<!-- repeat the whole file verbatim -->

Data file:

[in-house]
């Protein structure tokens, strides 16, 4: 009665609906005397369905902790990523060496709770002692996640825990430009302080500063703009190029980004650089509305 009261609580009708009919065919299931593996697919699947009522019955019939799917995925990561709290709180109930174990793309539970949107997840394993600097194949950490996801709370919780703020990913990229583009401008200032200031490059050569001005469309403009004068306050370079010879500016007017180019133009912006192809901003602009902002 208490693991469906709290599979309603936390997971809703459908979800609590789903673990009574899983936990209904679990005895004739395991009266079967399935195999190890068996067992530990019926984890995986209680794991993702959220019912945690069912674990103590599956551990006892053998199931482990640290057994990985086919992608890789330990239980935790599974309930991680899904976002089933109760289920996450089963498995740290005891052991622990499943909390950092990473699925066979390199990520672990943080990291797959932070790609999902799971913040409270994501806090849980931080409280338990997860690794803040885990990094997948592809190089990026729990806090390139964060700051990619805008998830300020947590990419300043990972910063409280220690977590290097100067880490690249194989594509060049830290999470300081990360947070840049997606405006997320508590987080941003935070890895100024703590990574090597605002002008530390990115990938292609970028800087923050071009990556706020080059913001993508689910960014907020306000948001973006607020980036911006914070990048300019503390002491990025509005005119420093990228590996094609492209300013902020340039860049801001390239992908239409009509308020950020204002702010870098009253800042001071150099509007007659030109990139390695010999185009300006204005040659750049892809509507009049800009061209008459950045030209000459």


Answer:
[in-house]
């Protein structure tokens, strides 16, 4: 009665609906005397369905902790990523060496709770002692996640825990430009302080500063703009190029980004650089509305 009261609580009708009919065919299931593996697919699947009522019955019939799917995925990561709290709180109930174990793309539970949107997840394993600097194949950490996801709370919780703020990913990229583009401008200032200031490059050569001005469309403009004068306050370079010879500016007017180019133009912006192809901003602009902002 208490693991469906709290599979309603936390997971809703459908979800609590789903673990009574899983936990209904679990005895004739395991009266079967399935195999190890068996067992530990019926984890995986209680794991993702959220019912945690069912674990103590599956551990006892053998199931482990640290057994990985086919992608890789330990239980935790599974309930991680899904976002089933109760289920996450089963498995740290005891052991622990499943909390950092990473699925066979390199990520672990943080990291797959932070790609999902799971913040409270994501806090849980931080409280338990997860690794803040885990990094997948592809190089990026729990806090390139964060700051990619805008998830300020947590990419300043990972910063409280220690977590290097100067880490690249194989594509060049830290999470300081990360947070840049997606405006997320508590987080941003935070890895100024703590990574090597605002002008530390990115990938292609970028800087923050071009990556706020080059913001993508689910960014907020306000948001973006607020980036911006914070990048300019503390002491990025509005005119420093990228590996094609492209300013902020340039860049801001390239992908239409009509308020950020204002702010870098009253800042001071150099509007007659030109990139390695010999185009300006204005040659750049892809509507009049800009061209008459950045030209000459």